Microlearning Compatibility Assessment

Six questions to identify where microlearning fits into your learning ecosystem
and how you can modify your approach to make it fit best.

1.       Is your content compliance related? Is the seat-time mandated by law?

  • Generally, compliance training is where you should start any microlearning efforts. Often such training is seen by employees as a “waste of time” so shortening it will earn you a lot of credibility.
  • If the seat-time is mandated by law, this will be a barrier to going micro. However, see if you can break that into segments – for example, can you satisfy a requirement of 60 minutes per year with just 5 minutes every month?


2.       Is your content related to other formal learning? Will people use the microlearning before or after those learning experiences, and will it be required?

  • You can use microlearning to “level set” students before coming to a formal learning environment, or to continue extending their learning after that learning event.
  • You can also use microlearning as reinforcement after a formal learning activity. This is a great way to encourage long-term retention.


3.       Will your content provide support at the moment of need?

  • You can use microlearning to give just-in-time learning or support when an employee is stuck or needs help. This is generally your most effective use of microlearning because it will directly impact the learner’s immediate productivity.
  • To be most effective, this content needs to be found easily at the employee’s moment of need. Usually this requires that the resources be housed somewhere with good search and supported by strong meta-tagging.
  • To be most effective, the content also needs to be targeted to the learner’s specific need, which may require you to have a stronger understanding of the user and the use case.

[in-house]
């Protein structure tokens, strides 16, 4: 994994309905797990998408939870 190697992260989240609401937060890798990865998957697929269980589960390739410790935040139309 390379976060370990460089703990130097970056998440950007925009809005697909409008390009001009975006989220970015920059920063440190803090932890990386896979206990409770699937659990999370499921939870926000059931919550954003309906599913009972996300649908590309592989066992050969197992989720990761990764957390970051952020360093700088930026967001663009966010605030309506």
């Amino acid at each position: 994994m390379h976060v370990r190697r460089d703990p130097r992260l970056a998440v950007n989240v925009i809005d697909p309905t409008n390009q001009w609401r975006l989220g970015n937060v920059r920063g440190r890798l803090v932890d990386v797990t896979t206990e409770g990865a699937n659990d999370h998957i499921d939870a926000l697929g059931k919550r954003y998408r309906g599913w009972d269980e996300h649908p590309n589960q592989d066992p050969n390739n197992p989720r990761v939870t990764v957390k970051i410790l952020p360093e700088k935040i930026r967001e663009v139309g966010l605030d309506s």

4.       Is it important to keep your content top of mind?

  • You can use microlearning for reinforcement of new content or things people should already know. This is an excellent way to keep concepts top of mind, even if the employee will use them occasionally. Many compliance and leadership topics fit extremely well here.


5.       People are constantly reading blogs and articles as part of their overall professional development. Will you provide content that the learner is intrinsically interested in, even if it may not be related to a formal training event or specific job task?

  • You can use microlearning to address informal learning topics that have wide appeal to your employees (like email management, having difficult conversations, leading up, etc.). Employees will appreciate the efforts made to foster their personal development.


6.       Can you break your content into discrete chunks?

  • Material that is complicated or needs to be covered in depth is not a good fit for microlearning. To go micro, find ways to break your content into discrete chunks.


Last week I was at ATD 2017 in Atlanta, and it was fantastic. I learned a lot, saw lots of old friends, and made some new ones too! If you went, I hope you left energized with new ideas!

I was again reminded how excited our profession is by microlearning. Tony Bingham talked about it in the opening keynote. Shannon Tipton’s session was full to capacity. I had a packed house for my session too ... 330 people, and they had to turn people away. And my book, The Microlearning Guide to Microlearning sold out at the ATD bookstore early in the conference. I had a few spare copies with me, which I brought to the bookstore; those 9 copies sold in an hour.

It's an exciting time to be in the training and development field. Especially the interest in microlearning tells me that we are earnest about our desire to use learner's time wisely, be performance-focused, and provide just-in-time learning. Follow those ideals and we're sure to make a difference for those employees we serve.

Yours in learning,

Welcome to my blog

Hi! My name is Carla Torgerson. I have spent the last decade helping organizations train their employees in new and innovative ways. As a part of this I have been exploring microlearning over the past few years, and developed MILE, the MIcroLEarning Design Model©.

I'll use this blog to share my experiences and ideas about learning, and especially microlearning.